Ten years ago, in 2010, it wasn't uncommon for a Project Manager or Site Manager to have a work-issued iPhone or Samsung Galaxy. White-collar employees were given access to employer-supplied smartphones so that they would have the technology to work better and faster. But the other 95% of people on site - the workers - haven't been bought into the mix.
This is despite the fact they are the most important stakeholder in the construction processes - they are they ones who build. They also have the best information - what is happening on-site, what is being overlooked, what needs to be done next.
One of the reasons they haven't been bought into the ecosystem is cost and complexity. Traditionally, this would have meant rolling out and maintaining hardware and software to thousands of people.
But today, we have near-complete adoption of smartphones, mobile internet and wi-fi.
The infrastructure to enable connected workers has been here for quite a few years. The missing piece is a platform that connects workers using the infrastructure that is already around us, including on construction sites.
What is it?
For the construction industry, a Connected Worker is a frontline worker who has been given genuinely useful tools that bring them into the technology ecosystem of an organisation.
It isn't about putting robots, drones or exoskeletons on sites - it's about leveraging connected technology to make it easier for the average worker to get on-site, do their job and return home safely.
The most practical way to do that is to use the technology that's already on-site: the mobile phone that is already in everyone's pocket.
By providing genuinely useful technology, which is easily accessible, we can make frontline workers active participants of the technology ecosystem - building bridges of communication and information.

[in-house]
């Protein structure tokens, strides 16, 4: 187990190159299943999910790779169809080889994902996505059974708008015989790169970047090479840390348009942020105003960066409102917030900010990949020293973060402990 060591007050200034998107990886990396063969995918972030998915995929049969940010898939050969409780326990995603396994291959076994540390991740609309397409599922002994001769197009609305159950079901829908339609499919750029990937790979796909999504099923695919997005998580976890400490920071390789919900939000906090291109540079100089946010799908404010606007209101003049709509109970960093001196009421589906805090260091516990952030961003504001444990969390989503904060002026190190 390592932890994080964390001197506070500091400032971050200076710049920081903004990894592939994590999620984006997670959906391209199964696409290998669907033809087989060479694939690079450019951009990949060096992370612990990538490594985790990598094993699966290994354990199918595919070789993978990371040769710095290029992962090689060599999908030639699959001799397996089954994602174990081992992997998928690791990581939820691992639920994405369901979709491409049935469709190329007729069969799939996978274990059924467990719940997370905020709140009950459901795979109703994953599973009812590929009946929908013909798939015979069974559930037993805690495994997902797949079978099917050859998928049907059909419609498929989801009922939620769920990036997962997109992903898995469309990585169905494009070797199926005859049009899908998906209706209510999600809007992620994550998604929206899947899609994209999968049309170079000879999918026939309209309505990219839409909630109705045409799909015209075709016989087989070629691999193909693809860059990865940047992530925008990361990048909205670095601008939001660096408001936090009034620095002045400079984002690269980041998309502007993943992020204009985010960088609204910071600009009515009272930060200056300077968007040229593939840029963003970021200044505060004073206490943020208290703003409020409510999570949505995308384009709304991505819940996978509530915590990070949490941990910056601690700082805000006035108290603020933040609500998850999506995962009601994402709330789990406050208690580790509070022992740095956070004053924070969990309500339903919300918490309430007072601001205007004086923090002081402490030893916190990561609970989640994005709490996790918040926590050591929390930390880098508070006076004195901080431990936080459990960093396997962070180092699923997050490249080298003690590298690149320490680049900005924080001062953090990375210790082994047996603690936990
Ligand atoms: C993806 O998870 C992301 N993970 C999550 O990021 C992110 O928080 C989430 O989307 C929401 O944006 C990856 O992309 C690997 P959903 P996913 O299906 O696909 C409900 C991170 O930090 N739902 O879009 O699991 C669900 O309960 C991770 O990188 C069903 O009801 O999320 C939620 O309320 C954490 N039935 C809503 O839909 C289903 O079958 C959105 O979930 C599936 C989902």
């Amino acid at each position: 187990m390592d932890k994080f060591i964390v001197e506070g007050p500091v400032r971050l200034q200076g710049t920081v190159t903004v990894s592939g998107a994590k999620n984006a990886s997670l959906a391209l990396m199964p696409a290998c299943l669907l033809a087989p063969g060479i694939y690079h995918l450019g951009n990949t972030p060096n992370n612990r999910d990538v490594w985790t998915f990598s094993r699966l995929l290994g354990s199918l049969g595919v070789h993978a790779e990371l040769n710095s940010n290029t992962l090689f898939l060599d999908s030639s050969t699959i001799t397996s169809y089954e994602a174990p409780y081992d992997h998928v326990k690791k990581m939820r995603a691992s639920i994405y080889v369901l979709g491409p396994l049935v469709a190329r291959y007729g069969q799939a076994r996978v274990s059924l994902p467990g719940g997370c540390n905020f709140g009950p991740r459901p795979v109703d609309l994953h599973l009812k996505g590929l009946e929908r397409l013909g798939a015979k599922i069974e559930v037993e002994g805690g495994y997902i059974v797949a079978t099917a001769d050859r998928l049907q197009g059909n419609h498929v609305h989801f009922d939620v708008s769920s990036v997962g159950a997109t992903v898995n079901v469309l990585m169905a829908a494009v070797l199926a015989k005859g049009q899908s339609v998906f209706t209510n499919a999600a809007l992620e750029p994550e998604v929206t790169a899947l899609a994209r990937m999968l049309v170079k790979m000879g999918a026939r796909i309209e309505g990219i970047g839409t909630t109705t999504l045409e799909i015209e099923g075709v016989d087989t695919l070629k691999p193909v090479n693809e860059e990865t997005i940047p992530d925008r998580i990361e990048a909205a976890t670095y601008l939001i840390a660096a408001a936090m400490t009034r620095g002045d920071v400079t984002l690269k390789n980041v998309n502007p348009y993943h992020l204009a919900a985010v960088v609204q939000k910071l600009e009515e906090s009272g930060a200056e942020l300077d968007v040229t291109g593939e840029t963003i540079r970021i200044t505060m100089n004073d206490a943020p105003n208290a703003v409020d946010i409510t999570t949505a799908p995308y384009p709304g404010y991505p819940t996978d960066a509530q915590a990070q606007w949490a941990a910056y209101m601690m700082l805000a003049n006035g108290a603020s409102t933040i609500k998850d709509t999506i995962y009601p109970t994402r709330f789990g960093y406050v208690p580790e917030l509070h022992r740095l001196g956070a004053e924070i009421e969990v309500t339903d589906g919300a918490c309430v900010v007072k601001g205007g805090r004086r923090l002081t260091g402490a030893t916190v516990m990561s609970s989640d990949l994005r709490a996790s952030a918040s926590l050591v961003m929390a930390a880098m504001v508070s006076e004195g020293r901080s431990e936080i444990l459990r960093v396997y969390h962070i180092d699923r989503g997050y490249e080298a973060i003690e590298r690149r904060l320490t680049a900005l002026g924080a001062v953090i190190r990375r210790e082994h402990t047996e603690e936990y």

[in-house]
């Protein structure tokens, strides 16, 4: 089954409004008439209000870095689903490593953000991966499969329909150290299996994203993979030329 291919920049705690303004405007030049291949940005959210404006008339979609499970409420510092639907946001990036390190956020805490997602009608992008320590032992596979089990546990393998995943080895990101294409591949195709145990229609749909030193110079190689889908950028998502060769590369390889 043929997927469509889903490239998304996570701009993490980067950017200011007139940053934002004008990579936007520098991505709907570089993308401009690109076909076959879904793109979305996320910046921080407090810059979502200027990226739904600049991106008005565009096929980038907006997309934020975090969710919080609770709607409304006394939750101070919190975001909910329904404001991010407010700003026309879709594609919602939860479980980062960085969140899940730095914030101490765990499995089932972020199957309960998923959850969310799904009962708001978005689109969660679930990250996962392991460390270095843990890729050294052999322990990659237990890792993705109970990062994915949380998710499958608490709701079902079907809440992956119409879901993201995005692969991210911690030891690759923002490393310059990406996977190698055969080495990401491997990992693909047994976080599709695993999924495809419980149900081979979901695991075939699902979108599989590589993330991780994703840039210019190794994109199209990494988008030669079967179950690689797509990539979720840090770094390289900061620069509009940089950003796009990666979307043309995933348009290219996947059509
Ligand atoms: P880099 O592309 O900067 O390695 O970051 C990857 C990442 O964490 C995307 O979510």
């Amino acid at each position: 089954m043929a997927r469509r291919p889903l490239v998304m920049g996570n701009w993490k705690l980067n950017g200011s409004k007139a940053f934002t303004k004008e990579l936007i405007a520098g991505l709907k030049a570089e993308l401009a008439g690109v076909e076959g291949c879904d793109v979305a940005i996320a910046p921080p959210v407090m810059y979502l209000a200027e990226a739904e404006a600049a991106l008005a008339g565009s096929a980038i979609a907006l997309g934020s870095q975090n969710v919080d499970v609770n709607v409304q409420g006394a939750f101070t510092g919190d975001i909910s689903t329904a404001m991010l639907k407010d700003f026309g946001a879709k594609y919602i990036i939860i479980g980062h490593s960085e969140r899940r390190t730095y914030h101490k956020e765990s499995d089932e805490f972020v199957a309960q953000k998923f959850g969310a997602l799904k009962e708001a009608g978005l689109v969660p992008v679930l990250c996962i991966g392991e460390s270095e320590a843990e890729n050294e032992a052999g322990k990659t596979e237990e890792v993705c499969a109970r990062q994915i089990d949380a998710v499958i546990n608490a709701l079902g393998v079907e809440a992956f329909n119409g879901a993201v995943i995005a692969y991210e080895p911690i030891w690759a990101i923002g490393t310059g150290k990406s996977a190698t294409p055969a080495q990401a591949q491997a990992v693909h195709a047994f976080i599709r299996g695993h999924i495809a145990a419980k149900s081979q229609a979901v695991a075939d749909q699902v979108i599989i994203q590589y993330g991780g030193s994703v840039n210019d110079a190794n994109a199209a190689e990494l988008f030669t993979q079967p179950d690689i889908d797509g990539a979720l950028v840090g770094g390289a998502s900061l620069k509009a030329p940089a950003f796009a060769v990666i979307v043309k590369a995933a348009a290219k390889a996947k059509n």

The organisation can leverage the very same connected technology to co-ordinate and manage projects more effectively, enable better communication and increase safety.
This is in contrast to just adding technology to the organisation, which is inherently hindered by being passive data sources which rely on enforcement of use.
Why is it worth doing?
The success of technology investments and transformation is dependent on the inclusion of all the key stakeholders - excluding 95% of the workforce doesn't help achieve that outcome.
A construction company with Connected Workers has the ability to:
- Communicate with the entire workforce in real-time (which can help with site work co-ordination, safety notifications and resource management);
- Streamline (or even automate) information processes (which can replace the paper forms that get shoved in a site filing cabinet);
- Get insights from the frontline of worker (such as project progress, blockers, quality control issues or safety risks);
- Have their workers be actively engaged in processes (from project co-ordination to safety and quality assurance);
- Build data from the ground up (as everyone on site is a source of information and data, rather than the 5% of project professionals);
An alternative technology pathway is just adding technology at the company level, such as digitised forms on kiosks/QR codes or management systems that require supervisors to be the data source on behalf of the frontline worker.
These solutions have inherent disadvantages to Connected Worker systems:
- They are passive sources of data. Information from QR code forms/kiosk forms aren't collected in real-time. The accuracy of supervisor-driven tools are entirely dependent on the data entered by the supervisor.
- They need constant enforcement to be used. Supervisors often need to check if workers have used them correctly, which is unfeasible on large sites.
- They are static investments. These systems are generally designed to solve for one specific use case or scenario - they don't have the flexibility of Connected Worker systems.
You can learn more about the benefits of Connected Worker systems in our Blueprint.
How can you implement Connected Worker technology?
The Connected Worker concept is at its infancy, with a limited number of solutions available on the market.
There are no end-to-end, holistic solutions on the market, but there some systems that apply the Connected Worker concept to the construction industry:
- SignOnSite - safety, personnel and site management;
- iAuditor - inspection and issue management;
Other sectors, such as Industrial and Manufacturing, have systems such as:
- Honeywell Connected Worker Solutions;
- Oracle Connected Worker Cloud;
The number of solutions available for the construction industry is limited because very few people understand how to create a product that frontline workers will adopt, and who can guide the change management process for construction companies.
SignOnSite has been providing Connected Worker solutions to the construction industry since 2013, working with our customers to develop the systems that work for the people on-site, as well as the contractors running projects.
If you are interested in learning more about implementing a Connected Worker solution at your company, get in touch with us today.